Young entrepreneurs

PUBLISHED: 15:10 08 January 2009 | UPDATED: 15:40 20 February 2013

Georgia Matthews learning about the farming business

Georgia Matthews learning about the farming business

The children at Madley primary school have been learning to run their own farming businesses. Judie Kellie reports.

The children at Madley primary school have been learning to run their own farming businesses. Judie Kellie reports.

" It began last year during the Year of Food and Farming, when we 'adopted' a local farmer, and began learning about his business," says headteacher Lee Batstone. Then we charged the children to start, sustain and develop a business of their own."

"We have a surprising mix of children here: some travel in from Hereford, and many have moved here from other parts of the country. Of 173 pupils, fewer than 20% have any direct link with farming. We wanted to encourage an understanding of our locality."

In Madley, learning about the farming business was a great success.

Farmer Owen Whittall doesn't get many visitors, but he knows the importance of engaging with the next generation, and he is one of a growing group of farmers who see it as a vital part of their work.

After an initial visit to the classroom he guided 34 very lively nine- and ten-year-olds round his farm, explaining patiently and graphically the economics, science, and engineering involved in his job. There was even a bit of sex and politics!

They came away knowing that a dustbin bag of seed yields a trailer load of wheat, that the price of animal feed has soared; they learned about the value of the right genetic mix in animal breeding, health and safety on the farm, the likelihood of food shortages and the threat of climate change.

"After our visit to Owen we wanted to start our own business," says nine-year-old Martin Davies, "and find out just how difficult growing and selling our food was."

The children organised themselves into three groups, produced business plans, elected leaders, designed plots in the school playground and selected their crops. Potatoes were the most popular.

"First we had to do all the writing and planning, and then we cleared all the stones and prepared the beds. My group grew potatoes, carrots and radishes too. We found out we couldn't water in the hot weather," says Fiona Shearer, aged nine, "and we used cartons and water bottles to protect the plants and to warm the soil up, like they do with polytunnels. We had trouble with rabbits but we didn't spray our crops: we thought organic would be better."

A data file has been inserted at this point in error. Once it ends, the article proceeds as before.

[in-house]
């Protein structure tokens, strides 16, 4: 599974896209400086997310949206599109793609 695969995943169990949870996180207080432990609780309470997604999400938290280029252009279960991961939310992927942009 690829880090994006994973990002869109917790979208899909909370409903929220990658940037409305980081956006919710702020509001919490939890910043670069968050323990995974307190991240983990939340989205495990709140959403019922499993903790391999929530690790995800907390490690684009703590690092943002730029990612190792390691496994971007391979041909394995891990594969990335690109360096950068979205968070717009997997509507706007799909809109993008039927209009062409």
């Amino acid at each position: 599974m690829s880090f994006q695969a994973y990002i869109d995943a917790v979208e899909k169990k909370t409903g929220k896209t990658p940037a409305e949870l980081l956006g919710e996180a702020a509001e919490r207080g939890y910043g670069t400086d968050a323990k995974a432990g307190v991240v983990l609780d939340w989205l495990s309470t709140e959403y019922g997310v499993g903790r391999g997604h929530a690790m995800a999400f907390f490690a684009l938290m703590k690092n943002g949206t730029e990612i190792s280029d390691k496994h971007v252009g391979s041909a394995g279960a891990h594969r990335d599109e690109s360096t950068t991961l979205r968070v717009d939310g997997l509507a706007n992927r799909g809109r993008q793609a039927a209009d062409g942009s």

Each group had £20 to spend but one group kept back some money for fertiliser.

Class teacher Charity Shackelford oversaw the academic side of the enterprise. "Only one of my class of 34 comes from a farming family so we could see the value of reconnecting them with the land, but it had to be linked to mainstream learning."

"We saw it as putting maths into context, learning across subjects; and they loved the enterprise angle. Choosing crops according to their yield, measuring out the plots, planning the ratio of seed to plot, designing stalls, flyers and sandwich boards to sell their produce locally and researching prices, not to mention the actual weighing and counting the profits. A huge amount of maths came into it."

"The hard work and enthusiasm of the children really surprised me. No school time was used: it was all done in breaks and lunchtime by the children themselves. And when they pulled out their plants and found carrots, potatoes and radishes on the end it was like striking gold."

Every one of the groups made a profit - one doubled its money - and they are now re-investing in next year's crops, carefully noting the successes and failures and amending their plans accordingly. By the end of next season they will have enough money to contribute to a local community project of their choice.

"The changes in demography in rural areas are far-reaching," said the government's food and farming champion Sir Don Curry."We shouldn't make the assumption that country children know about the land.

Most schools have somewhere they can dig a patch or put a raised bed. School farms would be wonderful but this is the next best thing and is possible for everyone."

"Children who may not be academic can really get involved in practical schemes of this sort. Where the classroom has failed, practical agriculture can offer so much.

Headteacher Lee Batsone agrees:

"These are skills for life, and some of the least able children have benefited the most. Overall there was a profit of 127 and next year the children will decide themselves how best to spend the money to benefit their community."

"They have enjoyed themselves, learned a great deal and, in true entrepreneurial spirit, want to expand their businesses. That's a result!"

A follow up campaign called Think Food and Farming is already under way with a special section for schools,

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